I recently had a chance to chat with one of our Undiscovered Classics aficionados – Greg Kishline. Greg’s home is in Kenosha, Wisconsin and from there the handcrafted restorations of full-size and scale size cars comes forth. And Greg’s bringing back history with his restoration and now creation of the Connetti Monza scale model car. Check out the letter and photos I recently received from Greg about his latest completed project.
Gregg Kishline: The Connetti Ferrari Monza
I found a Connetti Ferrari Monza (a scaled ‘junior’ car), or rather it found me. A collector brought it to me for ‘glass repair. Even in scale, I’m an open-wheel guy, so it took some time before I warmed up to the Scaglietti lines of the body. The styling has balance and elegance, not usually found in the 50’s cars. I was soon hooked. The car is an excellent scaled version of the predecessor of the iconic ’57 Ferrari Testarossa, also bodied by Scaglietti for ‘il Commandetore’ (Enzo Ferrari).
Long story short, I got permission from the owner to copy his Connetti body, which I did after repairs were complete. In doing a wet lay-up, I added all the missing production features evident on the full-size cars:
- Instrument cluster
- Egg-crate grill
- Fender brake vents
- Full-width windscreen
- Hard tonneau cover, removable
- Headlight cutouts
- Hood scoop
I also created a fiberglass cockpit insert to allow a finished interior and eliminated the seam for the removable rear deck to integrate the rear body and allow a one-piece body shell. The cockpit was stretched 2″ for added interior room. A custom, dropped chassis was constructed, putting the driver about 2″ off the road. The car build occurred in 2016. It sits on four Margay cast aluminum 6″ wheels – closest I could come to the Halibrands of the period. The car was a fun exercise, and I did molds before applying the Ferrari red paint. (Maybe more Connettis, if the grandkids are eager.)
There’s precious little out there about the history of the Connetti cars (like I have). The Petersen Museum in CA lists one in their collection. Autobooks (also in California) was the distributor, for a while, but all the threads I’ve uncovered end quickly. Even the name is a mystery. One speculation I found suggests it was an homage to Luigi Chinetti, then the exclusive distributor in America for the Ferrari cars and also founder of the iconic North American Racing Team (NART).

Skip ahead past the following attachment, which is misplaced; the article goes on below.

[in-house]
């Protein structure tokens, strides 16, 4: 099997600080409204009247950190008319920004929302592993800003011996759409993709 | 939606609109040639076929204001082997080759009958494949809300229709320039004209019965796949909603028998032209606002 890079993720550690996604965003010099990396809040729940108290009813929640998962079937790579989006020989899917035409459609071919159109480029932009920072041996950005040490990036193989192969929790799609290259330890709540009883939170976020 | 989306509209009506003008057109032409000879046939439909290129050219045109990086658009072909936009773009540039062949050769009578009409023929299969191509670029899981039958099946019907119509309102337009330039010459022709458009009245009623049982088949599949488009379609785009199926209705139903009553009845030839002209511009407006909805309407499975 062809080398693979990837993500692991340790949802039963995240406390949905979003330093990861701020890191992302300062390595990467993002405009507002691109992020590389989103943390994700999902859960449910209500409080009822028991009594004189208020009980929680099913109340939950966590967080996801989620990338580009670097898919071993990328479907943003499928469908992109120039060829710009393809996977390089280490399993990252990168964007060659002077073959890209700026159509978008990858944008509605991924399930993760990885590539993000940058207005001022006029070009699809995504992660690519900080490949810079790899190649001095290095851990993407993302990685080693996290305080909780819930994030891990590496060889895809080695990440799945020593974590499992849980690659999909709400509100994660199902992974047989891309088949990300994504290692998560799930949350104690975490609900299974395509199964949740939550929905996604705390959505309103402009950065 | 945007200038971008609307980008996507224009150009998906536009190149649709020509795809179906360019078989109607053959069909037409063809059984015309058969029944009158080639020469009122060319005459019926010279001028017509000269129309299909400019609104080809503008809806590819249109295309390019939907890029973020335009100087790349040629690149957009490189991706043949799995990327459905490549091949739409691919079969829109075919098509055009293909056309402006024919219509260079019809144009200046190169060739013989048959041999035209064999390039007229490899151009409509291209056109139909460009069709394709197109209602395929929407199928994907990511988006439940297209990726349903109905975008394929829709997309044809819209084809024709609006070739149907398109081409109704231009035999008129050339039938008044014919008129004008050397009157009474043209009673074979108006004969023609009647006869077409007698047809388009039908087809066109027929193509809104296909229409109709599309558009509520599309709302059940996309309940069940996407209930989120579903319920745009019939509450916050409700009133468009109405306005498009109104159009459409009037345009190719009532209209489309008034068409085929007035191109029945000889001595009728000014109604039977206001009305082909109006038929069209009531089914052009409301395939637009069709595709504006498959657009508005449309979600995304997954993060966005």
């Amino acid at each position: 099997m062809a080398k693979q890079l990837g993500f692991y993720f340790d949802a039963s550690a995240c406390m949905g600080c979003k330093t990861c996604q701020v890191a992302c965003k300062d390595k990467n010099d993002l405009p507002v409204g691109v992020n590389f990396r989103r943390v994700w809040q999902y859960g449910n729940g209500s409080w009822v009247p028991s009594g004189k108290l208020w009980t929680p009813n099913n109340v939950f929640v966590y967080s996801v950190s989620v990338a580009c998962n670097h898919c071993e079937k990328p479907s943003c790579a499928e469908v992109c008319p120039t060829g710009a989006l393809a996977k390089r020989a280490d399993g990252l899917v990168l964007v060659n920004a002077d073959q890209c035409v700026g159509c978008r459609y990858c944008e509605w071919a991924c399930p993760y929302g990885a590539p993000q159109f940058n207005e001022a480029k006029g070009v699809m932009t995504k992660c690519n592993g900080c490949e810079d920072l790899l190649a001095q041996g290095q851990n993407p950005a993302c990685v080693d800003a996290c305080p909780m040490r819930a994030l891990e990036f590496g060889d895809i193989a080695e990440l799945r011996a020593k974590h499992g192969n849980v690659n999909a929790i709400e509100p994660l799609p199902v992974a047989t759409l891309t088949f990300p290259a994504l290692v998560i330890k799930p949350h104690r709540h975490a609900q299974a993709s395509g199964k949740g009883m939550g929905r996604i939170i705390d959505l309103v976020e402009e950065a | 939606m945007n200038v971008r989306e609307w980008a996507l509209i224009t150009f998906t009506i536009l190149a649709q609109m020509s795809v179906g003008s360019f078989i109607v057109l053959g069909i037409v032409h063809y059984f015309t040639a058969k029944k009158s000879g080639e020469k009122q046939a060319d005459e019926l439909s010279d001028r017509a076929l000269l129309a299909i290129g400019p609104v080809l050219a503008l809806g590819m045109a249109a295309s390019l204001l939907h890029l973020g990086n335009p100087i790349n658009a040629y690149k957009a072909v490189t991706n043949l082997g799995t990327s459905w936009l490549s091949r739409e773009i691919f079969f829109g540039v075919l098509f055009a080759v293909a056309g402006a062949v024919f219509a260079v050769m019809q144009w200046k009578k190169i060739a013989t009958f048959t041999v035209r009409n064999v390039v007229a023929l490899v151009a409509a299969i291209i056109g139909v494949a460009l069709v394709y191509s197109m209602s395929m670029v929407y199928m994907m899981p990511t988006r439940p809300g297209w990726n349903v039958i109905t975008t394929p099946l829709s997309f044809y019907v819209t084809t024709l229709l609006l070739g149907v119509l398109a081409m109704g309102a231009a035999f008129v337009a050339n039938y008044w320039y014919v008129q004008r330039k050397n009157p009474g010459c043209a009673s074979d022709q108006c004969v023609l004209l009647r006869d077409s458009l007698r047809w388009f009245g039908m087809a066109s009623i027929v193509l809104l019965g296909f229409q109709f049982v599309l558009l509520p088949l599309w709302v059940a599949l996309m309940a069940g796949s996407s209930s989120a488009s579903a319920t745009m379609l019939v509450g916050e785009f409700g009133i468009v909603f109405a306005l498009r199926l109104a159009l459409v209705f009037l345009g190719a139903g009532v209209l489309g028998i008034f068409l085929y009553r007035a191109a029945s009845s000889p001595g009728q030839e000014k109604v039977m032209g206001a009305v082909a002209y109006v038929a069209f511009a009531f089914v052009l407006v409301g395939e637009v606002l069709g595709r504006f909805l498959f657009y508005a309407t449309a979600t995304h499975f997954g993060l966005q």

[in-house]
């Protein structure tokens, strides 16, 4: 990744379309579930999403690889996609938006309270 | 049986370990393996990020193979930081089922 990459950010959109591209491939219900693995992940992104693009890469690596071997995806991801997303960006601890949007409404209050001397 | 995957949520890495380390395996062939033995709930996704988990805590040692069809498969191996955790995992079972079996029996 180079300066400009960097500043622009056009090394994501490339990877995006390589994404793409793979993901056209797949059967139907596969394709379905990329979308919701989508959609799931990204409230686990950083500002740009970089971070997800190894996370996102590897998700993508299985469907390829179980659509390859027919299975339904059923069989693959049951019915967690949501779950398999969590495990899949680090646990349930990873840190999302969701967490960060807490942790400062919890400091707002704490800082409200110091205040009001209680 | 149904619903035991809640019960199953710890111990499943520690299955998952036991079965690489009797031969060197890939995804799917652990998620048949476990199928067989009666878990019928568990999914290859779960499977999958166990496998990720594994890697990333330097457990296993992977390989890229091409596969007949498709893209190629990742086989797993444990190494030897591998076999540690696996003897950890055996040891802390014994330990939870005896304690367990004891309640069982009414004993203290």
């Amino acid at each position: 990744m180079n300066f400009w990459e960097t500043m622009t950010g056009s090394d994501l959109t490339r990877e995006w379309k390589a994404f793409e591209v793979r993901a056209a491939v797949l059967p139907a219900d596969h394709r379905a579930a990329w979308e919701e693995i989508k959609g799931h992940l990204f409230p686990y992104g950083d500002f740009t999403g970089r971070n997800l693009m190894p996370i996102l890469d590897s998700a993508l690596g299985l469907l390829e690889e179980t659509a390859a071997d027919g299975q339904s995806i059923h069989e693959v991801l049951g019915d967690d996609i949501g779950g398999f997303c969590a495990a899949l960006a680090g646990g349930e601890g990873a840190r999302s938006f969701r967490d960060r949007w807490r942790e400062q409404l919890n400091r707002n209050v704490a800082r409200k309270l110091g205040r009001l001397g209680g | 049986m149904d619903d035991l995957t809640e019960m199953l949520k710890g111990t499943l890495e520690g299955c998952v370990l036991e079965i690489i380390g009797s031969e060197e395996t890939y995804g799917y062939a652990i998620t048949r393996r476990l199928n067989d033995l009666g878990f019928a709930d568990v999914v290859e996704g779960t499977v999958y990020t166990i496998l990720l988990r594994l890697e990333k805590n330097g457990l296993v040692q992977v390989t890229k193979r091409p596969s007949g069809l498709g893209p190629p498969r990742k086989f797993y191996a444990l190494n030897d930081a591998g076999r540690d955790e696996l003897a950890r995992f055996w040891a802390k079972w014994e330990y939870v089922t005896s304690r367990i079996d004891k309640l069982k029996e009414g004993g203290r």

Back in the 50’s – much like Bill Devin did with his full-scale fiberglass body – somebody felt compelled to reproduce a mid-50’s Ferrari in scale – producing a junior Ferrari. When I was presented with a Connetti car to restore the tattered fiberglass, I grew more enamored with the perfect styling of Scaglietti’s bodywork – and the absence of compromises in proportion, so often introduced when cars are reduced in scale. At that point I decided to build my own and I received permission to splash a body off an original.
As I continued researching the Monza and Testarossa cars, I discovered they are very similar, differing in engines. I focused on the details of the Monza, adding/adapting its distinctive features to the one I built – maintaining scale. It could be described as a giant-scale model, but fact is, I can get in it.
I can trace this car back only two owners. Earliest is Mike Guffey, a collector of ‘vintage speed’, including drag, circle track, karts and junior cars. Mike’s website, if you’re interested: https://www.guffeystuff.com/
I know you enjoy the hunt, as well. It gnaws at me, not knowing more of this car’s history – wish I had more results to offer, with the junior Connetti. I need to downsize the inventory. My driveway is a poor sales location, so I surrendered the car to Sotheby-RM Auctions. It will go across the block March 21, 2020 in Palm Beach, as a ‘no-reserve’ lot, in the Automobilia category.
Here’s the link to the Sotheby-RM Auction listing for the car – better than the build photos that I ever took. Auction is Mar 20, but I’ll watch it streamed on their site. Palm Beach is a long haul.
Working in half-scale speeds things along and reduces costs. Still, it takes 8-12 months to bring one to completion. I enjoy the ‘finds’ that you share, as well as the backstories. Don’t stop.
Great thanks to Greg Kishline for sending in the story and photos. I’ve asked Greg to share some of his past projects with us too so look for more stories on Greg’s work in the future here at Undiscovered Classics. I look forward to what he shares with us too 🙂 And be sure to scroll down in this story to see more photos of the finished car. Just a beautiful job Greg – nicely done!
Hope you enjoyed the story, and remember…
The adventure continues here at Undiscovered Classics.
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